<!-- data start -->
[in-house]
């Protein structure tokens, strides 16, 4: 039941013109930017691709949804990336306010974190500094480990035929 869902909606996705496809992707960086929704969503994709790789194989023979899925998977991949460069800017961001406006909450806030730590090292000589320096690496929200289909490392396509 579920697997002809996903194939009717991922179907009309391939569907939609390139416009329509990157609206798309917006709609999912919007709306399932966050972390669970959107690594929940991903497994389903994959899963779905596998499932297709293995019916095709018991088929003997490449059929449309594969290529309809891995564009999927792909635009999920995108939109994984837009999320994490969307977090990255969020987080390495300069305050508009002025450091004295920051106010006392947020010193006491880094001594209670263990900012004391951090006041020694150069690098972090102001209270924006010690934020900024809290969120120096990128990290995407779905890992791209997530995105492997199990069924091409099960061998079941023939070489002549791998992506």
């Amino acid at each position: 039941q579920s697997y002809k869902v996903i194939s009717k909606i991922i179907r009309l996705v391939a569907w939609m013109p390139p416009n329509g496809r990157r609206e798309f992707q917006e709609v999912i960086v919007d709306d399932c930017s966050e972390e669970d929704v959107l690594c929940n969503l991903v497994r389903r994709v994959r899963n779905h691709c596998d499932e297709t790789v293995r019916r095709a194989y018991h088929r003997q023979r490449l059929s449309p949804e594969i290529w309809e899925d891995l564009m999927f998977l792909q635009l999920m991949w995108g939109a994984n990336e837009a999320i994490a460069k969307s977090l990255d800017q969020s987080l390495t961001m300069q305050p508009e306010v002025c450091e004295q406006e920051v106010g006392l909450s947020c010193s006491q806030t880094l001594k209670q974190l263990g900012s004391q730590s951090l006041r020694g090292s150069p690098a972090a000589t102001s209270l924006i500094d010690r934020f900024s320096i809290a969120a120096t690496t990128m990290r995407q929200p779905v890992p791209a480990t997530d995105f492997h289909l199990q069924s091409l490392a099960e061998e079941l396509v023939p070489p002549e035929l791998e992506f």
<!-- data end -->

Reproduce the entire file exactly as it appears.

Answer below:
[in-house]
């Protein structure tokens, strides 16, 4: 039941013109930017691709949804990336306010974190500094480990035929 869902909606996705496809992707960086929704969503994709790789194989023979899925998977991949460069800017961001406006909450806030730590090292000589320096690496929200289909490392396509 579920697997002809996903194939009717991922179907009309391939569907939609390139416009329509990157609206798309917006709609999912919007709306399932966050972390669970959107690594929940991903497994389903994959899963779905596998499932297709293995019916095709018991088929003997490449059929449309594969290529309809891995564009999927792909635009999920995108939109994984837009999320994490969307977090990255969020987080390495300069305050508009002025450091004295920051106010006392947020010193006491880094001594209670263990900012004391951090006041020694150069690098972090102001209270924006010690934020900024809290969120120096990128990290995407779905890992791209997530995105492997199990069924091409099960061998079941023939070489002549791998992506």
């Amino acid at each position: 039941q579920s697997y002809k869902v996903i194939s009717k909606i991922i179907r009309l996705v391939a569907w939609m013109p390139p416009n329509g496809r990157r609206e798309f992707q917006e709609v999912i960086v919007d709306d399932c930017s966050e972390e669970d929704v959107l690594c929940n969503l991903v497994r389903r994709v994959r899963n779905h691709c596998d499932e297709t790789v293995r019916r095709a194989y018991h088929r003997q023979r490449l059929s449309p949804e594969i290529w309809e899925d891995l564009m999927f998977l792909q635009l999920m991949w995108g939109a994984n990336e837009a999320i994490a460069k969307s977090l990255d800017q969020s987080l390495t961001m300069q305050p508009e306010v002025c450091e004295q406006e920051v106010g006392l909450s947020c010193s006491q806030t880094l001594k209670q974190l263990g900012s004391q730590s951090l006041r020694g090292s150069p690098a972090a000589t102001s209270l924006i500094d010690r934020f900024s320096i809290a969120a120096t690496t990128m990290r995407q929200p779905v890992p791209a480990t997530d995105f492997h289909l199990q069924s091409l490392a099960e061998e079941l396509v023939p070489p002549e035929l791998e992506f």